Warner noted that he talked directly with FBI leadership on Jan. 4 and Jan. 5. “I felt like the FBI felt like they were in better shape in terms of intel,” said Warner. 

Sund said the relationship between Capitol Police and the FBI is “outstanding.” He noted that the FBI was very effective in the aftermath of the events in helping investigate those who invaded the Capitol. And Sund again indicated that the failure was more about the intelligence being gathered rather than what was passed on.

Contee said he wanted more a “whole intelligence approach,” noted that the FBI was a “great partner” for the Metro police.

Warner agreed, noting that Jan. 6 drew the same kind of antigovernment extremists who were on the streets of Charlottesville, but that these groups aren’t “getting the level of serious review” that other threats were. He also noted that these groups have ties to extremist groups overseas, specifically in Europe.

Sen. James Lankford

Lankford was the first to seem more interested in how to twist the information to support some Fox News-worthy narrative. He started by asking Sund to talk at length about a letter from Sund to Nancy Pelosi. Sund said that Pelosi called for his resignation “without a full understanding of what we had gone through and prepared for.”

Lankford then asked about how the pipe bomb was found at the Republican National Committee (RNC). When he was told that an employee at the RNC located the pipe bomb and called it in, Lankford then seemed to take this as proof that the pipe bombs weren’t really “coordinated” with the rest of the attack because the discovery of those bombs at that time was coincidental. (But was it? This certainly seems like a good thing to investigate.)

Lankford also spent some time trying to dismiss the idea that the National Guard was slow to respond. He insisted that it usually takes “multiple days” to approve the National Guard, and insisted that the delays in their approval on Jan. 6 were “typical,” saying that the National Guard was not “the riot police” or “a SWAT team.” Lankford attempted to get Sund to agree that he knew the National Guard was forced to be unarmed, with no drones and no helicopter. Sund denied knowing these restrictions had been put on. Lankford then claimed these “restrictions were put on them by the city of Washington D.C.” without evidence and without asking Contee about this point.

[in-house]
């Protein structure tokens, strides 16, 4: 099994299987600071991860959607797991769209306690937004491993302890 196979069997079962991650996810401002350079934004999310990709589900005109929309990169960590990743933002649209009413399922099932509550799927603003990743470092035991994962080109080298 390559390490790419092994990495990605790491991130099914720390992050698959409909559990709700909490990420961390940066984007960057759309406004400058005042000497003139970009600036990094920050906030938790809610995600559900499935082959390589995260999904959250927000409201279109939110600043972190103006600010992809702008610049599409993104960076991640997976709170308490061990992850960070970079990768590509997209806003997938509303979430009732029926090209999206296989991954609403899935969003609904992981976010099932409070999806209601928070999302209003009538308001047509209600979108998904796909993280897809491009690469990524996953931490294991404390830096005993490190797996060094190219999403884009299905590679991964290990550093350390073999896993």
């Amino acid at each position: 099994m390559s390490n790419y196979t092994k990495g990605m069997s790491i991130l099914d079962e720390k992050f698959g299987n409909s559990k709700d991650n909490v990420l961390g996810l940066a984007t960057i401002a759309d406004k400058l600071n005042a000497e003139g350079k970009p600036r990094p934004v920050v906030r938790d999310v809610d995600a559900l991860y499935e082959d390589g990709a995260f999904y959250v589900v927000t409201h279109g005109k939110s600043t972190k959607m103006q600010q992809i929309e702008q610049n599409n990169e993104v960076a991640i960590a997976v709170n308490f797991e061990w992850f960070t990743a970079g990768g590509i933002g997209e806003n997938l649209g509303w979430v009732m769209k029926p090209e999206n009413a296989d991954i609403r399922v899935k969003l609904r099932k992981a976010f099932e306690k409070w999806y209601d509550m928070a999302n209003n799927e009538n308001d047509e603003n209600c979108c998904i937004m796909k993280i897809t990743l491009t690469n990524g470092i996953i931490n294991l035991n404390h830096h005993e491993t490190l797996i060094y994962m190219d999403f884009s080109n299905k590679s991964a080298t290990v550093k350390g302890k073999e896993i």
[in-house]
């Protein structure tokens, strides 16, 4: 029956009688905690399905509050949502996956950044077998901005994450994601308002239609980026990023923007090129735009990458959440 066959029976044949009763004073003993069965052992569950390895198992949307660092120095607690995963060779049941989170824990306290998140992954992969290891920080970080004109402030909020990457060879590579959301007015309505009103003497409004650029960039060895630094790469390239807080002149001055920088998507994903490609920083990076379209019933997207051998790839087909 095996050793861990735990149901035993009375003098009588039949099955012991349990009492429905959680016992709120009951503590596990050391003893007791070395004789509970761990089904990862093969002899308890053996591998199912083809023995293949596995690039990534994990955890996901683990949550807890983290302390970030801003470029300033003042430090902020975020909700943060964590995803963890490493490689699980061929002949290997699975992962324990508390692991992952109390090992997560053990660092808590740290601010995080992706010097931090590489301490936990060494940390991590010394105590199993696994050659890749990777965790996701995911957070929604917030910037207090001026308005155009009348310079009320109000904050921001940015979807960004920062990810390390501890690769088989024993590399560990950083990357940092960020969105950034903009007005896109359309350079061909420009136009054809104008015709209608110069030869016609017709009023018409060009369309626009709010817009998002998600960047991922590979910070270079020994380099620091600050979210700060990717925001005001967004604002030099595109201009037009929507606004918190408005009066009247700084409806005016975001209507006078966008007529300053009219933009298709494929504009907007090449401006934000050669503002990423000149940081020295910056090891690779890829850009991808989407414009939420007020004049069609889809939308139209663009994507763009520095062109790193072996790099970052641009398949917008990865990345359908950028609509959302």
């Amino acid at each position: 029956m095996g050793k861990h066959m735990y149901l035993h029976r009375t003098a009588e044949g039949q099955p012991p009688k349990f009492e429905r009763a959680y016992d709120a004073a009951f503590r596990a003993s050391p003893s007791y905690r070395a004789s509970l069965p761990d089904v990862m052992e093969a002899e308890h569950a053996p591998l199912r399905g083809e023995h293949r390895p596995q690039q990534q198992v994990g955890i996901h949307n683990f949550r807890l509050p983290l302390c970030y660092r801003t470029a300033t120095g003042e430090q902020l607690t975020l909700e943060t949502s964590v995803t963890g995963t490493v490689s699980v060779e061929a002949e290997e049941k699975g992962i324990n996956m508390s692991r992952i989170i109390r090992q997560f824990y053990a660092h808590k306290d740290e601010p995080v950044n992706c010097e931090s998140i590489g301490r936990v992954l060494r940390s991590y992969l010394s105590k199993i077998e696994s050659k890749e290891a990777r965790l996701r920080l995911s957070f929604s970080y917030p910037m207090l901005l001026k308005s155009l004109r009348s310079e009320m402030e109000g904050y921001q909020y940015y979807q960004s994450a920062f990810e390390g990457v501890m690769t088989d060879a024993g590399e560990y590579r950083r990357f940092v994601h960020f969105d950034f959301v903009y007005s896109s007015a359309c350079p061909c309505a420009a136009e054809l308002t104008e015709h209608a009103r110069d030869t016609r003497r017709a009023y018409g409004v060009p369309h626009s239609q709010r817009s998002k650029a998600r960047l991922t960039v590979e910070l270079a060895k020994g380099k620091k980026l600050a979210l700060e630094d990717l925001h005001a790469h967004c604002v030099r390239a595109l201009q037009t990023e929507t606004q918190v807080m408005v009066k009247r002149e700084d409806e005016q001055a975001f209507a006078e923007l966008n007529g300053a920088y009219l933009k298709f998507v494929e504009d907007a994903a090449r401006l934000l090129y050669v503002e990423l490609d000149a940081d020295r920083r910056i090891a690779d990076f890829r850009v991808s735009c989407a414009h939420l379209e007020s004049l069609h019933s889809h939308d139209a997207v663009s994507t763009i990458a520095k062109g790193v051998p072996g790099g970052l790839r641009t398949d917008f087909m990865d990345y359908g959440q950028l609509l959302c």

Finally, Lankford spent some time comparing the attack on the Capitol to the “attack on a federal courthouse in Portland” and insinuating that the same forces were involved in both.

Sen. Tom Carper

Carper started off by pointing out that the National Guard is frequently called in to respond quickly to emergencies, and does so. But “the D.C. National Guard operates differently.” Carper also noted that this is one of the reasons he’s worked for years in favor of Washington, D.C. statehood.

Carper gave Contee another opportunity to make it clear that Bowser has no authority to authorize National Guard deployment—that she has to go through an entire chain of requests and approvals. This includes both the Capitol Police board and Pentagon officials.

Carper then asked Contee if having an easier means of calling the National Guard—similar to that given every state—would help to protect the city and federal installations. Contee’s response was an enthusiastic “yes,” and an agreement that this needs to be investigated as part of the response to Jan. 6.

Carper asked Sund why the threat of a “truly devastating attack” was so badly underestimated. Sund pointed back at the FBI and other intelligence agencies for not warning that a coordinated attack across many states was being prepared. Sund indicated that it was not so much “a failure to communicate” but a failure to investigate and focus on domestic extremists.

Sen. Jeff Merkley

Merkley pointed out the level of violence called for in the statement from the FBI, which included white supremacists calling directly to disrupt the certification of the electoral vote “or die.” That report is the same one that was emailed to both Capitol Police and Metro D.C. Police, but not until late in the evening on Jan. 5 and without any warning or flag that would have made its importance obvious.

Merkley spent a good deal of time dealing with specific incidents of Capitol security. That included how the police dealt with what Sund kept describing as “an expanded perimeter” without additional forces to secure that perimeter.  

Stenger noted that there is a drill “once a year” in which there is a test of locking and protecting Congressional chambers, which is something that failed on Jan. 6. He could not say when the last such drill took place.

Sen. Rick Scott

Scott focused on an extremely odd point for his entire time at bat: Why was the National Guard still in Washington? No matter what he was told, or how futile his questions became, Scott wouldn’t move from this issue.